West Midlands band that has become a kind of Holy Grail for fans of Led Zeppelin due to the inclusion in their
ranks of pre-Zeppelin Robert Plant and John Bonham. Band Of Joy's history weaves a complex web as it appears there
were different versions of the band operating at the same time.Band of Joy was originally founded in 1966 with Plant on vocals
and Pete Robinson on drums.Plant had at this stage, despite being still in his teens, issued one single with his former band
Listen and two solo singles for CBS Records. However, he was fired from Band Of Joy shortly the following year as the
band's manager at the time believed he could not sing! Undaunted Plant founded his own version of the band. Plant's Band Of
Joy was quick to falter though and he subsequently rejoined the original incarnation.
During 1967 Band Of Joy comprised of Robert Plant, former Crawling Kingsnakes members guitarist Kevyn Gammond
and drummer John Bonham, bassist Paul Lockey and keyboard player Chris Brown. This line up cut a number of demos intended
for a single release at Regent Studios in London in early 1968. Of the tracks recorded, including a take on Buffalo Springfield's 'For What It's Worth' and Jimi Hendrixs 'Hey Joe', one surfaced officially 'Adriatic Sea' on the American compilation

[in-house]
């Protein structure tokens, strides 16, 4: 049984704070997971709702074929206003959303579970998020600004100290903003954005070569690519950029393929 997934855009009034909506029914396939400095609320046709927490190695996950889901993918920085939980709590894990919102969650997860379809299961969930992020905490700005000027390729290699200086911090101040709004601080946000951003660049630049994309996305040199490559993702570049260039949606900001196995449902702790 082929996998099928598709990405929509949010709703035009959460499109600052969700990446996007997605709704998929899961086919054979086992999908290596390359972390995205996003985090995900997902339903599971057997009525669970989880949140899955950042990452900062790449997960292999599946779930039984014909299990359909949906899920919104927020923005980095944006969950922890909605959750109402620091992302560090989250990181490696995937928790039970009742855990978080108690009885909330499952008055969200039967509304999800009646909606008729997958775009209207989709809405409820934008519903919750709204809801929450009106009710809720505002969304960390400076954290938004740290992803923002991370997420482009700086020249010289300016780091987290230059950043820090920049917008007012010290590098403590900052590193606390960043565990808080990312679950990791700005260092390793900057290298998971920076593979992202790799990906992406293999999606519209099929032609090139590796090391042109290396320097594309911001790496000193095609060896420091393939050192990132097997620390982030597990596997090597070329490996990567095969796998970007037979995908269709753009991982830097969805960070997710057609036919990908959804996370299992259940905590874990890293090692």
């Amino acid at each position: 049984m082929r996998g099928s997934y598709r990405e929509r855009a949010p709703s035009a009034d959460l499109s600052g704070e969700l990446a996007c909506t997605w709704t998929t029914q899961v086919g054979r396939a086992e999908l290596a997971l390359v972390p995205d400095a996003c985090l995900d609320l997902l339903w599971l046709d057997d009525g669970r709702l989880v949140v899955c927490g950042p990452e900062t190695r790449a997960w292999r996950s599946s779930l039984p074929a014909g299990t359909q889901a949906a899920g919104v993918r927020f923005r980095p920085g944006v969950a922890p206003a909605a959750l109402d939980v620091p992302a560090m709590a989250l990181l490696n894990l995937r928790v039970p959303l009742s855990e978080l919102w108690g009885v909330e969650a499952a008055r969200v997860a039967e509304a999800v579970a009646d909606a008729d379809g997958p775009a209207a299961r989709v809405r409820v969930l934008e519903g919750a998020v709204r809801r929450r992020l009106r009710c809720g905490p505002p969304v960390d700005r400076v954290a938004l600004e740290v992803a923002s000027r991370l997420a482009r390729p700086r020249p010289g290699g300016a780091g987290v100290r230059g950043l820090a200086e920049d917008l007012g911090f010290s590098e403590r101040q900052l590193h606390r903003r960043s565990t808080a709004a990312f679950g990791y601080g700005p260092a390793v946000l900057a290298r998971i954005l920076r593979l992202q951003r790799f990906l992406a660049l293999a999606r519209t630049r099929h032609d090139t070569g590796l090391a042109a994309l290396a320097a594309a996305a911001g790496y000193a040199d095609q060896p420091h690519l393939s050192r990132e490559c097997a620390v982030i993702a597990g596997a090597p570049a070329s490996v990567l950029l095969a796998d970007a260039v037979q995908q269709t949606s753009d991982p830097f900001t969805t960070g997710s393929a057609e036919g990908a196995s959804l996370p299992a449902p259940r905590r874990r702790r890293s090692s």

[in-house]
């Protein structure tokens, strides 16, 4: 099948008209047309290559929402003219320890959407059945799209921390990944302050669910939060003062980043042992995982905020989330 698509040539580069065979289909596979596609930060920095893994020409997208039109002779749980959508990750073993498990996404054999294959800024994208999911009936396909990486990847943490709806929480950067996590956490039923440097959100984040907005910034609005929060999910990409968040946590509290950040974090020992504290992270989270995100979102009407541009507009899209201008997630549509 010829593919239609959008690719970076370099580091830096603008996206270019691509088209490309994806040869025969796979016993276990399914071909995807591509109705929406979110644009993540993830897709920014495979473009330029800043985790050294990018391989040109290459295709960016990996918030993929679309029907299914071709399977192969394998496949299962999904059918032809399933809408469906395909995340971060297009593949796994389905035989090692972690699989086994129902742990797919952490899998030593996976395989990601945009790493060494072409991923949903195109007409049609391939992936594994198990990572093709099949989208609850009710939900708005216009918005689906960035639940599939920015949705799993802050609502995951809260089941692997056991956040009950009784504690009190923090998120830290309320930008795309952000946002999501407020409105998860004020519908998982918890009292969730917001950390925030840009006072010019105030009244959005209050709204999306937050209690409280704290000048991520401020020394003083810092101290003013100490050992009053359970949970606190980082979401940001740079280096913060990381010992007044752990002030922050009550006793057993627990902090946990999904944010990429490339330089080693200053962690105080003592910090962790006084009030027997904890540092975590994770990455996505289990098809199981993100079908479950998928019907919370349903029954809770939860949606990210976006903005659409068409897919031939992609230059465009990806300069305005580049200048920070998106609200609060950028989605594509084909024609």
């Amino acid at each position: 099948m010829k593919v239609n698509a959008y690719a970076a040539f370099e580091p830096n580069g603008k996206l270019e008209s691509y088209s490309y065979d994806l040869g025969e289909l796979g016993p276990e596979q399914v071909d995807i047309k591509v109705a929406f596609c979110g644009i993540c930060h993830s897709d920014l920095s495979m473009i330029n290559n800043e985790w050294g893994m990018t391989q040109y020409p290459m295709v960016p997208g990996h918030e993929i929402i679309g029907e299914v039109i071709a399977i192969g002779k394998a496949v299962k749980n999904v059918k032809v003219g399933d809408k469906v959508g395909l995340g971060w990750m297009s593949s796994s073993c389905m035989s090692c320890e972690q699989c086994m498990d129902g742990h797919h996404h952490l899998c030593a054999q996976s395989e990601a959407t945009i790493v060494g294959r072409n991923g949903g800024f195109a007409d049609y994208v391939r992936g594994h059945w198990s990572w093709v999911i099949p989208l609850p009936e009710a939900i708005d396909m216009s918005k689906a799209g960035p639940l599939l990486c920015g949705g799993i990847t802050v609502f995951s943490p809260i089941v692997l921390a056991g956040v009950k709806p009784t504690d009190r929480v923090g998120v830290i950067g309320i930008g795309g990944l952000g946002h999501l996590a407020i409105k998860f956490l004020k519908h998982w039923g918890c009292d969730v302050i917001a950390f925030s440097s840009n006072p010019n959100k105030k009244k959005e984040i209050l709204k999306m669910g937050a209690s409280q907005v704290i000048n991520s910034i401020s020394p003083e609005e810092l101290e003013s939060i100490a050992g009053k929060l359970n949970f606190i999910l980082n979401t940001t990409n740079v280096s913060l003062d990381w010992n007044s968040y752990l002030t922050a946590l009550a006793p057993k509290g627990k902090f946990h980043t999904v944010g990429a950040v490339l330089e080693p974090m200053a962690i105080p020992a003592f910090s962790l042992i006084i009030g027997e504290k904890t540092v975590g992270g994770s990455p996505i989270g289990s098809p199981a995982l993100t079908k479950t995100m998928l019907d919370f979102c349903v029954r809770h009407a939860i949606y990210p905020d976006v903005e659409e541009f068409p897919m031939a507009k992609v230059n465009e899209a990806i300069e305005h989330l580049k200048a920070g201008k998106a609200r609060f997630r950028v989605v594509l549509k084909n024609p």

'Turds On A Bum Ride Volume 5' whilst volume 6 of the same series has "Hey Joe' and 'For What It's Worth' from the same sessions.
Band Of Joy folded in May 1968, when a recording contract failed to materialise, though Ritchie York, in his book
Led Zeppelin: The Definitive Biography, claims that Band Of Joy released three singles. Robinson and Gammond forged Country
Rock act Bronco with guitarist Robbie Blunt. Plant joined Hobbstweedle but not until after being offered the vocalist position in Slade! Noddy Holder had been a roadie for Band Of Joy at the time.
A re-formed Band Of Joy released a self-titled album in 1978 and made another unreleased album a little later. Gammond
would later join Robert Plant in the Priory Of Brion from 1999 to 2001.